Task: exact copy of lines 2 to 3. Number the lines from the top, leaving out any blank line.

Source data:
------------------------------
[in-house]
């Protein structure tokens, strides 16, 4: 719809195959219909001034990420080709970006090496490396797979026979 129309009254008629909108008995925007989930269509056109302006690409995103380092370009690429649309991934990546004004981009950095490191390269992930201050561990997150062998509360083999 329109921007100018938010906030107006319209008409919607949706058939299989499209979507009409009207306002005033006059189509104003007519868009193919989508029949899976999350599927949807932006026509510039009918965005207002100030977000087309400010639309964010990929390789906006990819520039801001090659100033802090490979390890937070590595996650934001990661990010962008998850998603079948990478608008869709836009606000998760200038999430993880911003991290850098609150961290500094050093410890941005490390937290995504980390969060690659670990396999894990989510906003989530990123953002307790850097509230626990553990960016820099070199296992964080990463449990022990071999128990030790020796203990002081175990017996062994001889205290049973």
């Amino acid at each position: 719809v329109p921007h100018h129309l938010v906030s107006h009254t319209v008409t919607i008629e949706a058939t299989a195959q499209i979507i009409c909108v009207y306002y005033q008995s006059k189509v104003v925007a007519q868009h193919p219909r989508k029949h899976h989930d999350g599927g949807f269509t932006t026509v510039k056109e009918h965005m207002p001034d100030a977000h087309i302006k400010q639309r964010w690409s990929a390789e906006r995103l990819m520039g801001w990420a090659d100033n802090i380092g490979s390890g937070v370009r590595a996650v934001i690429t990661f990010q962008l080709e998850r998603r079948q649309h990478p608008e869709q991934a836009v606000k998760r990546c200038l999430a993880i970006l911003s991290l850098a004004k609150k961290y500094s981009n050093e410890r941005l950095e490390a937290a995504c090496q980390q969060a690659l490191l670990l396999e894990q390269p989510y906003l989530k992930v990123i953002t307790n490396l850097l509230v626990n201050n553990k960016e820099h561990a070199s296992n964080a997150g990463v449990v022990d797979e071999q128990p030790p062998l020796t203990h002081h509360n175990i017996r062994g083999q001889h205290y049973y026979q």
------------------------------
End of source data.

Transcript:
């Protein structure tokens, strides 16, 4: 719809195959219909001034990420080709970006090496490396797979026979 129309009254008629909108008995925007989930269509056109302006690409995103380092370009690429649309991934990546004004981009950095490191390269992930201050561990997150062998509360083999 329109921007100018938010906030107006319209008409919607949706058939299989499209979507009409009207306002005033006059189509104003007519868009193919989508029949899976999350599927949807932006026509510039009918965005207002100030977000087309400010639309964010990929390789906006990819520039801001090659100033802090490979390890937070590595996650934001990661990010962008998850998603079948990478608008869709836009606000998760200038999430993880911003991290850098609150961290500094050093410890941005490390937290995504980390969060690659670990396999894990989510906003989530990123953002307790850097509230626990553990960016820099070199296992964080990463449990022990071999128990030790020796203990002081175990017996062994001889205290049973």
């Amino acid at each position: 719809v329109p921007h100018h129309l938010v906030s107006h009254t319209v008409t919607i008629e949706a058939t299989a195959q499209i979507i009409c909108v009207y306002y005033q008995s006059k189509v104003v925007a007519q868009h193919p219909r989508k029949h899976h989930d999350g599927g949807f269509t932006t026509v510039k056109e009918h965005m207002p001034d100030a977000h087309i302006k400010q639309r964010w690409s990929a390789e906006r995103l990819m520039g801001w990420a090659d100033n802090i380092g490979s390890g937070v370009r590595a996650v934001i690429t990661f990010q962008l080709e998850r998603r079948q649309h990478p608008e869709q991934a836009v606000k998760r990546c200038l999430a993880i970006l911003s991290l850098a004004k609150k961290y500094s981009n050093e410890r941005l950095e490390a937290a995504c090496q980390q969060a690659l490191l670990l396999e894990q390269p989510y906003l989530k992930v990123i953002t307790n490396l850097l509230v626990n201050n553990k960016e820099h561990a070199s296992n964080a997150g990463v449990v022990d797979e071999q128990p030790p062998l020796t203990h002081h509360n175990i017996r062994g083999q001889h205290y049973y026979q």